Detection (diagnosis) of diabetic retinopathy (DR) in optical coherence tomography (OCT) images for patients with type 2 diabetes, but almost clinically normal retina appearances.Methods:
The proposed computer-aided diagnostic (CAD) system detects the DR in three steps: (a) localizing and segmenting 12 distinct retinal layers on the OCT image; (b) deriving features of the segmented layers, and (c) learning most discriminative features and classifying each subject as normal or diabetic. To localise and segment the retinal layers, signals (intensities) of the OCT image are described with a joint Markov-Gibbs random field (MGRF) model of intensities and shape descriptors. Each segmented layer is characterized with cumulative probability distribution functions (CDF) of its locally extracted features, such as reflectivity, curvature, and thickness. A multistage deep fusion classification network (DFCN) with a stack of non-negativity-constrained autoencoders (NCAE) is trained to select the most discriminative retinal layers’ features and use their CDFs for detecting the DR. A training atlas was built using the OCT scans for 12 normal subjects and their maps of layers hand-drawn by retina experts.Results:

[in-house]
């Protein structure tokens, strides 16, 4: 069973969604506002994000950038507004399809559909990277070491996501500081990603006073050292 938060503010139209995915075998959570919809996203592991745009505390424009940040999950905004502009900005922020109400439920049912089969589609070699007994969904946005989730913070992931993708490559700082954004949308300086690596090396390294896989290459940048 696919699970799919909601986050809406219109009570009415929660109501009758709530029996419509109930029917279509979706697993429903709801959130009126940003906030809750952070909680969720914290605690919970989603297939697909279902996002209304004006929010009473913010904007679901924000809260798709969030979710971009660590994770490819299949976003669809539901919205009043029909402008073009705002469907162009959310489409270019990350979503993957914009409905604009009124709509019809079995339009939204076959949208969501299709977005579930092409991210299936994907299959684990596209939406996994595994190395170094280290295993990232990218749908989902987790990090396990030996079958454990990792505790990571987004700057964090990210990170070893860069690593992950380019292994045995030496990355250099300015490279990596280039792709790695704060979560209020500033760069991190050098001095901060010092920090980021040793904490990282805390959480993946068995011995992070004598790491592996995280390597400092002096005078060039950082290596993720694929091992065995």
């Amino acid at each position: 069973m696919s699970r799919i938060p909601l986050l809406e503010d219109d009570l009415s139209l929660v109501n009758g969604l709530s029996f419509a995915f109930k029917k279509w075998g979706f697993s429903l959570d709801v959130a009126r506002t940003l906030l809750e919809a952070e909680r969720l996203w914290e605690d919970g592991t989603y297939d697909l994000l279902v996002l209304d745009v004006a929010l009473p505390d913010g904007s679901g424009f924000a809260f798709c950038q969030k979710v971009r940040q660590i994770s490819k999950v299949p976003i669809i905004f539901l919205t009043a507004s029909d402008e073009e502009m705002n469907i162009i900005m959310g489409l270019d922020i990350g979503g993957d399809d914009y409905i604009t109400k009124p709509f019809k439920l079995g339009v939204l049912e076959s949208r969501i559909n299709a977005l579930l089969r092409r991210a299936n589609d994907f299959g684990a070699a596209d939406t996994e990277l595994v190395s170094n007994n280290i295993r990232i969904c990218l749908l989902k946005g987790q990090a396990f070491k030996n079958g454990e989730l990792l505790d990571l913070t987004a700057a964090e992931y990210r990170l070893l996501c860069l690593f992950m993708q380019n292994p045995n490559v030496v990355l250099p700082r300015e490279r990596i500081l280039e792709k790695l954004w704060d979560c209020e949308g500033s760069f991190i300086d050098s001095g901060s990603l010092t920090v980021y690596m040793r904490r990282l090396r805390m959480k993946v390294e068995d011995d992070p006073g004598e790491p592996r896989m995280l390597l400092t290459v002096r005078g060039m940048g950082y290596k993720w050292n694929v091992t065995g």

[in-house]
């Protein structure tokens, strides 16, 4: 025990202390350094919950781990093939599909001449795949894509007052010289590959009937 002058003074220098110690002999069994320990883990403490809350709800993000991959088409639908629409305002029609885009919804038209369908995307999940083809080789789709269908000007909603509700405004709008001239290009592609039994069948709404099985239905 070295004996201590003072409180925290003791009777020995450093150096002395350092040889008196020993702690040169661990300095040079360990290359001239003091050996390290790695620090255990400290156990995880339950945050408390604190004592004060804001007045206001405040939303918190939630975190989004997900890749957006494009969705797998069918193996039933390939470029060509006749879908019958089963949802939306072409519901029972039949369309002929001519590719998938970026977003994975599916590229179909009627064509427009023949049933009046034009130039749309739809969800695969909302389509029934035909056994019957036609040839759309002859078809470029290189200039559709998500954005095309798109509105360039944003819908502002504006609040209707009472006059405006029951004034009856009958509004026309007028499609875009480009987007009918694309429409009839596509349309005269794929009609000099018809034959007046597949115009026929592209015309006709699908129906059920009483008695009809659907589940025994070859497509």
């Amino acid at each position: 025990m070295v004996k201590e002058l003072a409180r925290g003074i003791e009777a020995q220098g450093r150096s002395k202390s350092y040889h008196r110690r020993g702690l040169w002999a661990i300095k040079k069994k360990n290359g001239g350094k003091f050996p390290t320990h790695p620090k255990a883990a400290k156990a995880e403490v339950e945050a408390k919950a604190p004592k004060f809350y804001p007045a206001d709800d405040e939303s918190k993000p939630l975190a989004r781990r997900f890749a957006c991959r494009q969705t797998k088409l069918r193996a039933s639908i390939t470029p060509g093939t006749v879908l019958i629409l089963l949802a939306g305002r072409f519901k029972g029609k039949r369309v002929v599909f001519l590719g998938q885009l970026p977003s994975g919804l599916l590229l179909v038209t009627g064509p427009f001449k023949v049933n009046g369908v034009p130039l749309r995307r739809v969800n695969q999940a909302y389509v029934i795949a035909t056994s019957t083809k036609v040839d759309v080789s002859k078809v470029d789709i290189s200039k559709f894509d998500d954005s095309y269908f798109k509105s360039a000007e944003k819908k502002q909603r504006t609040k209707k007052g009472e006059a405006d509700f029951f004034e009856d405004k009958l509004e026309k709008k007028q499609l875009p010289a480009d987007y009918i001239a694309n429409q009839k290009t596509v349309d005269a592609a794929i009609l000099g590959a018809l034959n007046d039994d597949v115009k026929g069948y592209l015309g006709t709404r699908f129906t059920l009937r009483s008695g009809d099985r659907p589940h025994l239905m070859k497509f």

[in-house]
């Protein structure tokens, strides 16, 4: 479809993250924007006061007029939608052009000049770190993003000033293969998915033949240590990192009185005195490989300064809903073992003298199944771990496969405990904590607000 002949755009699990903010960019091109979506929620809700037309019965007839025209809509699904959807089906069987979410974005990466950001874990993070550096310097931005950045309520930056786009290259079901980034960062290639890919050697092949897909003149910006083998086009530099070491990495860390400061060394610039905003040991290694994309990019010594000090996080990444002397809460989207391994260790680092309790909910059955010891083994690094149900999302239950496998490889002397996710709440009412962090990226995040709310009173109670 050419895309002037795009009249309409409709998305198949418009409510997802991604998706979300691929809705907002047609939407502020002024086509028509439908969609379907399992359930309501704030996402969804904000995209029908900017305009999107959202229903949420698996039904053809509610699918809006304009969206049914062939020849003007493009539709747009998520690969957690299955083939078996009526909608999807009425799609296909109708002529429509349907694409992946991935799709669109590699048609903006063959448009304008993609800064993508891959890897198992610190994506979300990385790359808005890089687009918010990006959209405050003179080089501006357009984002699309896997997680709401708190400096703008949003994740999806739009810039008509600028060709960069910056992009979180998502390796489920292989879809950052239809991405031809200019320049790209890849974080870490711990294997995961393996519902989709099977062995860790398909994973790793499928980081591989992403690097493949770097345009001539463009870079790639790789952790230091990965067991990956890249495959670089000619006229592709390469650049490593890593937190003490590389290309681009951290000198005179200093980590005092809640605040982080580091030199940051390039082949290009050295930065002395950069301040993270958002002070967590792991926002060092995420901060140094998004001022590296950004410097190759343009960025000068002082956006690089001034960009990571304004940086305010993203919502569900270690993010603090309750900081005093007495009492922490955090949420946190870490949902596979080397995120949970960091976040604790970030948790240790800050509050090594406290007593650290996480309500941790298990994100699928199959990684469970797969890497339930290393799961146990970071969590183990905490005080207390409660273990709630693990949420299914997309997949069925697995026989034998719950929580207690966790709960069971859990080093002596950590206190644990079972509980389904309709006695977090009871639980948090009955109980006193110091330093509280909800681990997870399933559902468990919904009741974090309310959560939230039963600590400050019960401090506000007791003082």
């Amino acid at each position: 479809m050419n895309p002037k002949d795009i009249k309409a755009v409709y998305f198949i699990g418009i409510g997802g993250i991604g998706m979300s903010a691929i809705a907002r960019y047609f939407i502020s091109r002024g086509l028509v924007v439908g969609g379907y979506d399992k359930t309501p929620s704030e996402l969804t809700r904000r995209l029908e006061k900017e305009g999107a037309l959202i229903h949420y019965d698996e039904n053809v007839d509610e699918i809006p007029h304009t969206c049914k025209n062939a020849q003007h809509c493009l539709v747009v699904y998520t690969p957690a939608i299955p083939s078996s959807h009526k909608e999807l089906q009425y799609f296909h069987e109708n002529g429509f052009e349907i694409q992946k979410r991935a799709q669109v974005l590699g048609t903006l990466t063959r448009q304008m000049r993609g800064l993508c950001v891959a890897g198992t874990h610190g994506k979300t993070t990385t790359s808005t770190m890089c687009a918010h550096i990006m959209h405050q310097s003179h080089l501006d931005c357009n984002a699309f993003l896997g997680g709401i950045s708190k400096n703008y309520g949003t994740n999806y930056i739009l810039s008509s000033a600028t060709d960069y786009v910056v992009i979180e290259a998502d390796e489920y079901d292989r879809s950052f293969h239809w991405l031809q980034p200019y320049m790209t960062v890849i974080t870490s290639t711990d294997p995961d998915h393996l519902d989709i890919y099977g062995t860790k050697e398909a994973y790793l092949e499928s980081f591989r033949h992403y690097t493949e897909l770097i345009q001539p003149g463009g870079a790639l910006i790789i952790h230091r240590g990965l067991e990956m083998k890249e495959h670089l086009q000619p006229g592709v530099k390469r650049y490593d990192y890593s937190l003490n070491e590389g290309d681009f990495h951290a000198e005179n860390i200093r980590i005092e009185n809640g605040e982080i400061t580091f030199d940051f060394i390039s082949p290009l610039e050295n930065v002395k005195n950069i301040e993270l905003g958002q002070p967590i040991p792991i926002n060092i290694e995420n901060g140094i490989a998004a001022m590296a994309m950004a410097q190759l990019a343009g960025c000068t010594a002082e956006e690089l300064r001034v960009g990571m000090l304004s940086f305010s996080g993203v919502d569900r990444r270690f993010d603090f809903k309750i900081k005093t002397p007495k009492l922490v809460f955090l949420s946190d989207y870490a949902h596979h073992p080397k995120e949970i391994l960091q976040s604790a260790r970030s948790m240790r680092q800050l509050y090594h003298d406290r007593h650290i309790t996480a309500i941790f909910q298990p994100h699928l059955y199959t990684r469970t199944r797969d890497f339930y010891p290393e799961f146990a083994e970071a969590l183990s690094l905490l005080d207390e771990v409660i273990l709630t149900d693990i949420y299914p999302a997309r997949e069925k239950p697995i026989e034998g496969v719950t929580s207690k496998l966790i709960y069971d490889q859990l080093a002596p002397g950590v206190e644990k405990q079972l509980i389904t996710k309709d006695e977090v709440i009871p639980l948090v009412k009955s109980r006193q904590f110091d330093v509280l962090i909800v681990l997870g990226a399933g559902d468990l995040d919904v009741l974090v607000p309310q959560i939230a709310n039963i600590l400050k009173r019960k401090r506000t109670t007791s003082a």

Preliminary experiments on 52 clinical OCT scans (26 normal and 26 with early-stage DR, balanced between 40–79 yr old males and females; 40 training and 12 test subjects) gave the DR detection accuracy, sensitivity, and specificity of 92%; 83%, and 100%, respectively. The 100% accuracy, sensitivity, and specificity have been obtained in the leave-one-out cross-validation test for all the 52 subjects.Conclusion:
Both the quantitative and visual assessments confirmed the high accuracy of the proposed computer-assisted diagnostic system for early DR detection using the OCT retinal images.